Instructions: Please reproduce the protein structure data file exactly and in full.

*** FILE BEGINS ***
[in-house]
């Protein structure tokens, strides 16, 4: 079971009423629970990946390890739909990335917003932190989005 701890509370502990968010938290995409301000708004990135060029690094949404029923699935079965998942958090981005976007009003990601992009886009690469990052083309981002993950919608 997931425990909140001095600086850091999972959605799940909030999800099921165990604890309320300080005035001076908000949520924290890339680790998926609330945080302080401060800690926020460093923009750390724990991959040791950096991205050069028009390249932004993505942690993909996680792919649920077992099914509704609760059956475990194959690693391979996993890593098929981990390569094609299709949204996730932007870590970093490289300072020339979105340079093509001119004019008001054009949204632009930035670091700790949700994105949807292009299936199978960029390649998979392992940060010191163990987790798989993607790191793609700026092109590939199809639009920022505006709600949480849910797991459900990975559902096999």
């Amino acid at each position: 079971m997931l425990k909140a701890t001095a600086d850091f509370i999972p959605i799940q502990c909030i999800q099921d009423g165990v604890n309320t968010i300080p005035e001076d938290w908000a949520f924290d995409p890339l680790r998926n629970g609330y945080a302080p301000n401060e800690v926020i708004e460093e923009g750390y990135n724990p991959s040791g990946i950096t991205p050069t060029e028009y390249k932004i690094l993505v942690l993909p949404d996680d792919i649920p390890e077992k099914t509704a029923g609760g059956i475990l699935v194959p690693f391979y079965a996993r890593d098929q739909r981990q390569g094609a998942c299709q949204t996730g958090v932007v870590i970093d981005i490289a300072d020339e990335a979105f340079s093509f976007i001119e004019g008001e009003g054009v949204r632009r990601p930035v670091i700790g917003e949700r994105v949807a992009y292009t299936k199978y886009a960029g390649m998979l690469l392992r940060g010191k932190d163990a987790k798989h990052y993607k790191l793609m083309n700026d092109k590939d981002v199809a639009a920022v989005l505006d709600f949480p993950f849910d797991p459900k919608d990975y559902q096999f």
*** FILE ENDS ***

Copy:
[in-house]
């Protein structure tokens, strides 16, 4: 079971009423629970990946390890739909990335917003932190989005 701890509370502990968010938290995409301000708004990135060029690094949404029923699935079965998942958090981005976007009003990601992009886009690469990052083309981002993950919608 997931425990909140001095600086850091999972959605799940909030999800099921165990604890309320300080005035001076908000949520924290890339680790998926609330945080302080401060800690926020460093923009750390724990991959040791950096991205050069028009390249932004993505942690993909996680792919649920077992099914509704609760059956475990194959690693391979996993890593098929981990390569094609299709949204996730932007870590970093490289300072020339979105340079093509001119004019008001054009949204632009930035670091700790949700994105949807292009299936199978960029390649998979392992940060010191163990987790798989993607790191793609700026092109590939199809639009920022505006709600949480849910797991459900990975559902096999």
């Amino acid at each position: 079971m997931l425990k909140a701890t001095a600086d850091f509370i999972p959605i799940q502990c909030i999800q099921d009423g165990v604890n309320t968010i300080p005035e001076d938290w908000a949520f924290d995409p890339l680790r998926n629970g609330y945080a302080p301000n401060e800690v926020i708004e460093e923009g750390y990135n724990p991959s040791g990946i950096t991205p050069t060029e028009y390249k932004i690094l993505v942690l993909p949404d996680d792919i649920p390890e077992k099914t509704a029923g609760g059956i475990l699935v194959p690693f391979y079965a996993r890593d098929q739909r981990q390569g094609a998942c299709q949204t996730g958090v932007v870590i970093d981005i490289a300072d020339e990335a979105f340079s093509f976007i001119e004019g008001e009003g054009v949204r632009r990601p930035v670091i700790g917003e949700r994105v949807a992009y292009t299936k199978y886009a960029g390649m998979l690469l392992r940060g010191k932190d163990a987790k798989h990052y993607k790191l793609m083309n700026d092109k590939d981002v199809a639009a920022v989005l505006d709600f949480p993950f849910d797991p459900k919608d990975y559902q096999f």